Rhein on Energy and Climate

Bye-Bye French C02 Tax

In an immediate volte-face the French government has drawn the conclusions from the debacle of the regional elections and abandoned the project of C02 tax that had been prepared with much fanfare during the last two years. Designed to win voters from the green camp it has lost its purpose.

Anyhow it had been so emasculated that its impact on French green house gas emissions would have been absolutely negligible. The victory of the green-left opposition therefore was even helpful to abandon a project that had never been really popular or plausible for a rightist government.

But the volte-face and the dubious justification given for the withdrawal – impairment of French competitiveness – show how dramatically public opinion on climate policy in France and other EU countries has changed under the impact of the economic crisis and the failure of the Copenhagen Climate Conference. Today, climate policy ranges very low among the political priorities in Europe. Politicians still carry it as a mantra in their weekend speeches, but do not to take effective action.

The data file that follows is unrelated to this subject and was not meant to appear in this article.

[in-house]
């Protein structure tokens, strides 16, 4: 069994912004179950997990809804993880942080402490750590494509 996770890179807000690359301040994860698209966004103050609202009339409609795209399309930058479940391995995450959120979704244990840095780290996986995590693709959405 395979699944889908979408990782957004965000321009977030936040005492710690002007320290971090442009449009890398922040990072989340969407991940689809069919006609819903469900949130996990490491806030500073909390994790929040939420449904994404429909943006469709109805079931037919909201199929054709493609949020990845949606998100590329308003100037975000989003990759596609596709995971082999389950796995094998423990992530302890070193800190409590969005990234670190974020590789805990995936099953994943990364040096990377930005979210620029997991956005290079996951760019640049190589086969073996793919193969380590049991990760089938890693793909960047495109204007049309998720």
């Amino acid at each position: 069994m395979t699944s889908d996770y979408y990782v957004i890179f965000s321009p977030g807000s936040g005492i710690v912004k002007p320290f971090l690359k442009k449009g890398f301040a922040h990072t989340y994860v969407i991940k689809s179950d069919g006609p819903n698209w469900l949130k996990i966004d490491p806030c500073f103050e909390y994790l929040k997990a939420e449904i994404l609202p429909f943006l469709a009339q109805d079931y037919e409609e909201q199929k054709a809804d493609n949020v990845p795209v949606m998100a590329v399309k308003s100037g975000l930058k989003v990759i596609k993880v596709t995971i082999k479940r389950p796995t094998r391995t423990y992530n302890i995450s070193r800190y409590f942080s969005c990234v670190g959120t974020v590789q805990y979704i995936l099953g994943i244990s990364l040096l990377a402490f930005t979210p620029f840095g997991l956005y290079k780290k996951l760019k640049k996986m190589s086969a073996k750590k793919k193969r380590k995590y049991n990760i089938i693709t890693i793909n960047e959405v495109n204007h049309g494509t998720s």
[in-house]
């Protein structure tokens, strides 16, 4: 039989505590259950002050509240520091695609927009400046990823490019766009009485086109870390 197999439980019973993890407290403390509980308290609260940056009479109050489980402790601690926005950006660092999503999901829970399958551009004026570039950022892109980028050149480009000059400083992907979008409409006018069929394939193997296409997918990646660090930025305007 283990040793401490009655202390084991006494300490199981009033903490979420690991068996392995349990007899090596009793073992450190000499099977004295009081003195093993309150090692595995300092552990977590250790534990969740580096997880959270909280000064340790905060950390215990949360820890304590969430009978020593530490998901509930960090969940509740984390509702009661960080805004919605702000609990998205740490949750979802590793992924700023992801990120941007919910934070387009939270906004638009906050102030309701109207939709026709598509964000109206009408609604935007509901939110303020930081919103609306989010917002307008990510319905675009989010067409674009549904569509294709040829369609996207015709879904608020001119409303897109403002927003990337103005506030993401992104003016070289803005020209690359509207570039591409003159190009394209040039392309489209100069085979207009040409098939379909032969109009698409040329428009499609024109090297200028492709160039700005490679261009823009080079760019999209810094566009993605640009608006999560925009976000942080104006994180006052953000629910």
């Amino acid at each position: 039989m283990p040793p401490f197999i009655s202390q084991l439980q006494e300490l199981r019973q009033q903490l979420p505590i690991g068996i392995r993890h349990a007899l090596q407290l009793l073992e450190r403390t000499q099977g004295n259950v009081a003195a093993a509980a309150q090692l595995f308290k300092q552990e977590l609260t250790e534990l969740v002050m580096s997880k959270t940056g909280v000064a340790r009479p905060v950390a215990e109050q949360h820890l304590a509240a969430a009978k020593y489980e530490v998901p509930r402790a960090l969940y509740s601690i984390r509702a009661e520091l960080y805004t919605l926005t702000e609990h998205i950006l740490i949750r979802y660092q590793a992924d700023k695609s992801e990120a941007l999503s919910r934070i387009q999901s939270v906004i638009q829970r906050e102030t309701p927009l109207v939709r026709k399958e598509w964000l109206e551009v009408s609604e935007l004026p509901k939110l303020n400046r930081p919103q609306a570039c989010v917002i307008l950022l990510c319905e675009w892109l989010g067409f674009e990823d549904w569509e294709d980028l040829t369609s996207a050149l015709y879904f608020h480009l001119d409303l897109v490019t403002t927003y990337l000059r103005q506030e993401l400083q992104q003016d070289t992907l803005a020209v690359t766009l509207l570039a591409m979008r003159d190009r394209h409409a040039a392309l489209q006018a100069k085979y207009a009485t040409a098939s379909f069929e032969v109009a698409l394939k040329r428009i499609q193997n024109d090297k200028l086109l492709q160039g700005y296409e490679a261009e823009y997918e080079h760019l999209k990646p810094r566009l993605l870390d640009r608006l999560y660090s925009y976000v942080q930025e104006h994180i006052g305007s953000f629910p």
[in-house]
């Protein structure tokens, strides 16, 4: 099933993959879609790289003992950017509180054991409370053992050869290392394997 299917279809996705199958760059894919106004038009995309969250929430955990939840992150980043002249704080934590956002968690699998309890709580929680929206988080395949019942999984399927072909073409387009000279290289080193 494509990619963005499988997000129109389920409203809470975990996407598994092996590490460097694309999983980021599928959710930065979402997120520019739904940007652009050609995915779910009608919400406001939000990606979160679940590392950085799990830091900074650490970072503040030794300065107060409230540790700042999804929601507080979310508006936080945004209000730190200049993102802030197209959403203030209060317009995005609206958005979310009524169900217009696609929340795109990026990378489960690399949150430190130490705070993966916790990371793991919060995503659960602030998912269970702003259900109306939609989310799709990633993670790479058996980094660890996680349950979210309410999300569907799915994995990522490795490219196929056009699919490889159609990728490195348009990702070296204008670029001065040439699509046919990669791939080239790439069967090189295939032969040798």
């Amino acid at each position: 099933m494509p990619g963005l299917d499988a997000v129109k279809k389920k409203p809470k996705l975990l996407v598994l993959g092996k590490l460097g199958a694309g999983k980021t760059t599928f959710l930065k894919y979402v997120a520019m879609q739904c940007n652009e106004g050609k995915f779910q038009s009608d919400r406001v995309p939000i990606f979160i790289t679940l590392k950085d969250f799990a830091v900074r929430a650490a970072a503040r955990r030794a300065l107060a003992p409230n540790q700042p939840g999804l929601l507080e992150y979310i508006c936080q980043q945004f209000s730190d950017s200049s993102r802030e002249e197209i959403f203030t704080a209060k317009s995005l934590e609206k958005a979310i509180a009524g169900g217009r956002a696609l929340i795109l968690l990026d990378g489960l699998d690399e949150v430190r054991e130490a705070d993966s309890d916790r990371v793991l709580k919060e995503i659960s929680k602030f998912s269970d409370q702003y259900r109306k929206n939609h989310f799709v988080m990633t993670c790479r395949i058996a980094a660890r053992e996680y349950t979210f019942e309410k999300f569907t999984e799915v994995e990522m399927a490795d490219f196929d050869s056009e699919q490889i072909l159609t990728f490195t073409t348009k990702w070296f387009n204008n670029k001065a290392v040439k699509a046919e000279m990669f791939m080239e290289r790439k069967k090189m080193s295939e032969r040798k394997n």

The French government has suggested introducing an EU-wide C02 tax. This would resolve the issue of competitive disadvantages and, one might add, be simpler and more coherent. But France knows quite well that this suggestion will never see a follow-up. Having burned its fingers once with such a proposal almost 20 years ago, the EU Commission has switched to what it considers as a more effective tool, i.e. cap and trade of C02. It is most unlikely that it will submit a proposal for a C02 tax, which moreover has no chance of being adopted because of unanimity requirements.

All this being said, France does not really need a C02 tax, which would make gasoline and fuel a few cents more expensive per litre. France is exemplary in terms of per capita C02 emissions. No other major industrialised country in the world has reached low emission levels like France. France draws some 80 percent of its electricity needs from emission-free sources (nuclear, hydro, wind and solar). It imposes high excise taxes and user fees on road transport.

Finger-pointing the French government would therefore be inappropriate. Germany may have

a better green image than France. But it continues building coal-fired power plants, and its railway system absorbs less traffic than in France.

Brussels 25.03.10 Eberhard Rhein

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